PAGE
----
Minus the buildings, this landscape pretty much looks like the fucking Arctic right now, so why couldn’t this be Sedna’s playground too? But I kept that thought to myself. Instead, I replied to Dan’s statement with a question:
“What was it like this time? Compared to the sounds you heard coming from the temple room last November?” I had a feeling I’d be able to anticipate his response, but I had to hear him say it. I needed the confirmation.
Dan’s eyes widened as he slowly uttered his choice of words. “Way more intense. Definitely more violent-sounding, with a different range of sounds too. I was actually very worried about you but I know you’ve instructed me to never interrupt you when you’re in trance.”
I paused as I carefully chose my next series of questions, fearing rejection or humiliation even though my sensible Virgo/C3P0-like logical brain told me I had nothing to fear. After all, my partner, a ceremonial magician himself, has been an unwavering supporter of my method of trafficking with spirits–alien to him thought it might be in practice.
“What if I told you…that I didn’t journey to Sedna’s Underworld last night at all?” I slowly began. “What if I told you that no sooner did I begin drumming than She shot up through the floorboards and took control of me immediately? And that I, as a shamanic first, literally puked on my own chest and pissed my pants [insert the sight of Dan wincing here] when She did so? That She also brought a whole troop of spirits with Her and they’re all there in the room–blammo!–for good? That She’s now something like the tutelary deity of our temple space?”
“I’d say I believe you,” Dan said somberly. “And I’d also say that even though you’ve got big cojones, you’ve got to be careful.” Continue reading
Last Saturday, my boyfriend Daniel and I finally made good on our plans to check out the “Vodou: Sacred Powers of Haiti” exhibit at the Field Museum. The exhibit, which appears courtesy of the Canadian Museum of History, opened the week before Halloween and runs through April 26, 2015, so there’s more than ample time to visit Chicago and savor this exquisite collection of more than 300 sacred objects. More impressive still, none of these objects, including large-scale representations of the Lwa, reside behind plexiglass. Their energies are meant to be experienced directly, and considering that the majority of objects are artifacts from a “recently disbanded” (to quote the Field Museum’s website) Vodou secret society known as a Bizango, such a lack of a physical barrier is all the more remarkable. Continue reading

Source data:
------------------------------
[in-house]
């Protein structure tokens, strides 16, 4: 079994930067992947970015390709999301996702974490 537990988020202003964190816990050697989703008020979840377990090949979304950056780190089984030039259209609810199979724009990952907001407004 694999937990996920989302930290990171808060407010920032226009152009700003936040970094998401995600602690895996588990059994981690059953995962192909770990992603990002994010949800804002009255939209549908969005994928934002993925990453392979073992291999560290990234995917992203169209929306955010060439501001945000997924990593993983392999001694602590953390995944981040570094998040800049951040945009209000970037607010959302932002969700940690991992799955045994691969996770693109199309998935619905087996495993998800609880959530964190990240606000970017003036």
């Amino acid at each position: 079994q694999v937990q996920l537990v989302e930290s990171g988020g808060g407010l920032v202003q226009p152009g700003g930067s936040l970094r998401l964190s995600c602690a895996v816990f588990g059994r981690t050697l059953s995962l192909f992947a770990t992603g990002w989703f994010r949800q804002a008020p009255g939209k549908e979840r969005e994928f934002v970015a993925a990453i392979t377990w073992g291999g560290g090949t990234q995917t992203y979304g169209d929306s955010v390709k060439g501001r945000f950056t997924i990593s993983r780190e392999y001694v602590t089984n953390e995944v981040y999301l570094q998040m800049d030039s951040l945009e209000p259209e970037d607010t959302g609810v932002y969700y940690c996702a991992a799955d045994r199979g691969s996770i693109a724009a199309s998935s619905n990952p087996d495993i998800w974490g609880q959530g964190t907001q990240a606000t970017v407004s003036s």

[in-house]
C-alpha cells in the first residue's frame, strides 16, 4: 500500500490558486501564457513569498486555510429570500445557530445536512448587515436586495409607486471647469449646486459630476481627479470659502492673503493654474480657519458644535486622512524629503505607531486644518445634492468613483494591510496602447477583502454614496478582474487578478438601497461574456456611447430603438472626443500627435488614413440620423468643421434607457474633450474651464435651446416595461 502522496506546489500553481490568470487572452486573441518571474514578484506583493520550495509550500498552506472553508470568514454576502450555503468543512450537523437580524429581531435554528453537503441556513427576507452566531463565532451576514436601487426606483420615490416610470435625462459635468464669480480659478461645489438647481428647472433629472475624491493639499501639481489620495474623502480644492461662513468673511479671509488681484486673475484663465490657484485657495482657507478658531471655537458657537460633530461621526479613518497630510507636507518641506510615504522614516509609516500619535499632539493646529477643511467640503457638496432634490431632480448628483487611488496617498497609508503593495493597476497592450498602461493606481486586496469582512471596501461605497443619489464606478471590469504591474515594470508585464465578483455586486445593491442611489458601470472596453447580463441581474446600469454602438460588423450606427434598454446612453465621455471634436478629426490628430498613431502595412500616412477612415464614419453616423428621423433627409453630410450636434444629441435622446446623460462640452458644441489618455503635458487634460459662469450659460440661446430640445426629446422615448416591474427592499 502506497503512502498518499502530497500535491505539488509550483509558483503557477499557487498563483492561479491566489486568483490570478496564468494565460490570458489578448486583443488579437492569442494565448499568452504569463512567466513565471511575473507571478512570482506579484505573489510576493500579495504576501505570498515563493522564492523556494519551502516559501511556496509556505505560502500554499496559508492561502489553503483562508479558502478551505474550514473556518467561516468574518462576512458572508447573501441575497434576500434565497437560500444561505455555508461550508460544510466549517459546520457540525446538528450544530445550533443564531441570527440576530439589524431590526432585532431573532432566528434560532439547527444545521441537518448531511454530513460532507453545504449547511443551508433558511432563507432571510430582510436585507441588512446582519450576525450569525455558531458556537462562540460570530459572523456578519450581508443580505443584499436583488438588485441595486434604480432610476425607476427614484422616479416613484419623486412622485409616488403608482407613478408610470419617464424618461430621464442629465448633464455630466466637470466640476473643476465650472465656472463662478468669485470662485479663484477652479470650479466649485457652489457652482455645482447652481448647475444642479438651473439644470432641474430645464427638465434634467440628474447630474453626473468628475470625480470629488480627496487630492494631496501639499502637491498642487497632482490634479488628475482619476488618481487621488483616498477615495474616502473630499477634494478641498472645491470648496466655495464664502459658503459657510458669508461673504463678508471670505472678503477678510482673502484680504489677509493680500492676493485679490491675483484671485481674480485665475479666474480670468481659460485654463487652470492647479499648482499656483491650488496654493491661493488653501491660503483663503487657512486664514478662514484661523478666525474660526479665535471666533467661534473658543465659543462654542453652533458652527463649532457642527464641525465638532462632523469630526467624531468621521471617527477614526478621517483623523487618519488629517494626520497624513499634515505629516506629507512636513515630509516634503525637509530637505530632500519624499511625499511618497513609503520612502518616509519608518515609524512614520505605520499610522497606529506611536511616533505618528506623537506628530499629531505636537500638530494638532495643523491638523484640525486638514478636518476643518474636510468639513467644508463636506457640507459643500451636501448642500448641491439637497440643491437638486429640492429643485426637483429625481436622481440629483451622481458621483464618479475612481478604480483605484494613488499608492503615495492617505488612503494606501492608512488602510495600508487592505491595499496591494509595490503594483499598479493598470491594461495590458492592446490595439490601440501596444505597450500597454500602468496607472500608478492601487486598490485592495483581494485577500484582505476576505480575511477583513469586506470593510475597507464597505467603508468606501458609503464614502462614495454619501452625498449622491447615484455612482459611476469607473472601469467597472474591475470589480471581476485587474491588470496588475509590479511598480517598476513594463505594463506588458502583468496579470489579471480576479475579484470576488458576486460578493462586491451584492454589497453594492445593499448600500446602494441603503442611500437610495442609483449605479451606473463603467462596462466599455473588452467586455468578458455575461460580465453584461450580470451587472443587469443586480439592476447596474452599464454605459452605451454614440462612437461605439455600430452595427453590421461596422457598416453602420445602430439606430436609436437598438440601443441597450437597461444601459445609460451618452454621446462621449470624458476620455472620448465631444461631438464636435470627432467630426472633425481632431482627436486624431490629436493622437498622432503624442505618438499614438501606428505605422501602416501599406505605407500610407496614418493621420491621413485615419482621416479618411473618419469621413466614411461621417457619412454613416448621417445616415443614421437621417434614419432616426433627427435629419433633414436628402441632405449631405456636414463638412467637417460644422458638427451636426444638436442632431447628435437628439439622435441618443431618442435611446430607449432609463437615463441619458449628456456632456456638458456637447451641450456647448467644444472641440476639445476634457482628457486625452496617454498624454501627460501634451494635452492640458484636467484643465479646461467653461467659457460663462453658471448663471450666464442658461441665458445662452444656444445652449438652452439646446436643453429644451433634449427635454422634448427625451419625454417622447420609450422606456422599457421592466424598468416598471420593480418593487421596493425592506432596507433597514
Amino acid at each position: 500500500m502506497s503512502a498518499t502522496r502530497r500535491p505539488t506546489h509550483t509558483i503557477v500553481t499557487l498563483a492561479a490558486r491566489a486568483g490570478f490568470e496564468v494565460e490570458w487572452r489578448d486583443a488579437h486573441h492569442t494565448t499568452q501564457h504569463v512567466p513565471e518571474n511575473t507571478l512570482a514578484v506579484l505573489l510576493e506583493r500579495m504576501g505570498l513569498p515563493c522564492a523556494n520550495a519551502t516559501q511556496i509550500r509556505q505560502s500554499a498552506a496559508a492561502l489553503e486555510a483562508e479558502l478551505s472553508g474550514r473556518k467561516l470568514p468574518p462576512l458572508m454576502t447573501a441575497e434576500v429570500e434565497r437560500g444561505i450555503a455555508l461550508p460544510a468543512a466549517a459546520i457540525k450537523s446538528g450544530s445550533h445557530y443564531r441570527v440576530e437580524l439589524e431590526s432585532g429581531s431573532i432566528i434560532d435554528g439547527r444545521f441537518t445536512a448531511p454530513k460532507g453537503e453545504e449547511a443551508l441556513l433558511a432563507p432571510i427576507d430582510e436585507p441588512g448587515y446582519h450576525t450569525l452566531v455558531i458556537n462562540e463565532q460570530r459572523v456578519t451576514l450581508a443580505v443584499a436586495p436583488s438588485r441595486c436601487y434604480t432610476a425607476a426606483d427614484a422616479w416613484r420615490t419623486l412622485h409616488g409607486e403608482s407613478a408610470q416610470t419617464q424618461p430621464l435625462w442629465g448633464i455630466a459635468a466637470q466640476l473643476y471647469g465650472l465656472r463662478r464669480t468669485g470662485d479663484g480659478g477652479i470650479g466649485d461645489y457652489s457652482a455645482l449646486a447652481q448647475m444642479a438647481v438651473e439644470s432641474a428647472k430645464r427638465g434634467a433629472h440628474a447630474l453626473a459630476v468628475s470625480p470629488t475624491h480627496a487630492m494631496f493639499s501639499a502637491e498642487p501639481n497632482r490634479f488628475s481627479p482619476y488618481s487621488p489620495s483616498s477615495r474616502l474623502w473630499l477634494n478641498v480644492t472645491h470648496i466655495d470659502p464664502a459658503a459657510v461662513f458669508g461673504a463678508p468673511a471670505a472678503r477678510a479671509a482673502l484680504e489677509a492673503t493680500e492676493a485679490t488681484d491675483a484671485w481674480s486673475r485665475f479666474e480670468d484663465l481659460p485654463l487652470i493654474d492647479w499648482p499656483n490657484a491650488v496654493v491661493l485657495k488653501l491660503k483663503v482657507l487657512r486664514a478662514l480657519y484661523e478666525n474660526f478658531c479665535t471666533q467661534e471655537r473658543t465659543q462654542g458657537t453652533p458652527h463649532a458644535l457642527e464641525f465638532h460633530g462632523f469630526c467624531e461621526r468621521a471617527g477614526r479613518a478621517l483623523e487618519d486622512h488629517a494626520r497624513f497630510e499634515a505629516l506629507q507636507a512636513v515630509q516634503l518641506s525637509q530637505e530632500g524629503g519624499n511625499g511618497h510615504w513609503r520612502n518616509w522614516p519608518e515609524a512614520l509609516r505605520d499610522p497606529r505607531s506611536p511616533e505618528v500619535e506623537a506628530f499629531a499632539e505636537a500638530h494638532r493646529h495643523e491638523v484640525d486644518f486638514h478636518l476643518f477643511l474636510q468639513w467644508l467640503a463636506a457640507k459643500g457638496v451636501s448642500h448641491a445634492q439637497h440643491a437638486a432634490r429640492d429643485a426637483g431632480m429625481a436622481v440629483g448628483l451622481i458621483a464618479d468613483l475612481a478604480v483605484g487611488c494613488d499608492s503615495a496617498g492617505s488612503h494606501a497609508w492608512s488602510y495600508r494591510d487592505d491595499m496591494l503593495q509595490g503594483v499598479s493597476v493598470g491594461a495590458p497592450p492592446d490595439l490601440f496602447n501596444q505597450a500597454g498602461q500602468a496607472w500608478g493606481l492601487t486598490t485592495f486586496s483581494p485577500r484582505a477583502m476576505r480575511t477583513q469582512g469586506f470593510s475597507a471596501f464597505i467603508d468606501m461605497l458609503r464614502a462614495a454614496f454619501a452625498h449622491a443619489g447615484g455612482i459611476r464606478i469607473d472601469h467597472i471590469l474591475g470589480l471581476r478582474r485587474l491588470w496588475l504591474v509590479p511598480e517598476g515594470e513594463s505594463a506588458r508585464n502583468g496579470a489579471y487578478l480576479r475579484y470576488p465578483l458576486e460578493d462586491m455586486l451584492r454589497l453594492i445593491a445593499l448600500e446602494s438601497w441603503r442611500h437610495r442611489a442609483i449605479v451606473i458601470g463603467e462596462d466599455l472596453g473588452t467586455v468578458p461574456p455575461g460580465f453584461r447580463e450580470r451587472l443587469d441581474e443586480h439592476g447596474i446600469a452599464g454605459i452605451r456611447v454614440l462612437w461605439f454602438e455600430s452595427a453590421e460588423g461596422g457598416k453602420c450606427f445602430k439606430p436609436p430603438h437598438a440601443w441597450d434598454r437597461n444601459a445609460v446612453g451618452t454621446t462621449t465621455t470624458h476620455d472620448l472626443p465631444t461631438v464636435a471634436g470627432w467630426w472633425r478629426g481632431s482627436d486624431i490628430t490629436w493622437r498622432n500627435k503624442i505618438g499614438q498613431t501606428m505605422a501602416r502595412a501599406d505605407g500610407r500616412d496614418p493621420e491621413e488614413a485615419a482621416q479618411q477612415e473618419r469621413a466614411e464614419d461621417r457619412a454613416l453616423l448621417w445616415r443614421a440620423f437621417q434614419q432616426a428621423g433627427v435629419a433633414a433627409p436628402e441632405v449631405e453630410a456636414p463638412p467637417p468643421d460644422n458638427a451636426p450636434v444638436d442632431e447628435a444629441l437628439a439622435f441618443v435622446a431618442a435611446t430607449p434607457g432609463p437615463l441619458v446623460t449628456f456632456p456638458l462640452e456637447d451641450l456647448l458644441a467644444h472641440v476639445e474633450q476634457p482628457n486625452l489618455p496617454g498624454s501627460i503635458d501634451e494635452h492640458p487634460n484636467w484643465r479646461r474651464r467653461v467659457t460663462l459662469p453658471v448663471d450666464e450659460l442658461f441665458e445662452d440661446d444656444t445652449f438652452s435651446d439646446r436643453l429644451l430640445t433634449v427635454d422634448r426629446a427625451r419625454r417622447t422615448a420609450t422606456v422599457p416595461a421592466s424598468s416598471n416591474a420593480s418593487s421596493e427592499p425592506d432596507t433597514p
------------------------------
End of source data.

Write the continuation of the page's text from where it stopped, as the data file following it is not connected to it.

It is 30 degrees Fahrenheit outside my downtown Chicago office as I type these words. Like other sensible Chicagoans, for my morning commute today, I bundled up for the kind of bitter cold and biting winds that usually arrive in mid-winter, not pre-Thanksgiving. I was spiritually as well as physically ready for it, however, and I greeted the cold with glee this morning. You see, as soon as last week’s weather forecasts warned that the Midwest (and the Great Plains and Rockies) would be engulfed in “relentless November Arctic cold,” to borrow the words of one headline, I knew without a shadow of a doubt that Sedna, the great Inuit Goddess of the Sea and the Dead–sometimes just referred to as “the Sea Woman” by the Inuit for fear of invoking Her–was stirring and wanting to make Her presence known. Continue reading
It all began in August of 2013, when I moved into my first-ever purchased home: a cozy condo in Chicago’s far northwest corner—a neighborhood, unbeknownst to me at the time, notoriously known for its ghastly history and stupendously huge mass paupers’ graves lurking beneath my very subdivision and a large swath of the surrounding area! Continue reading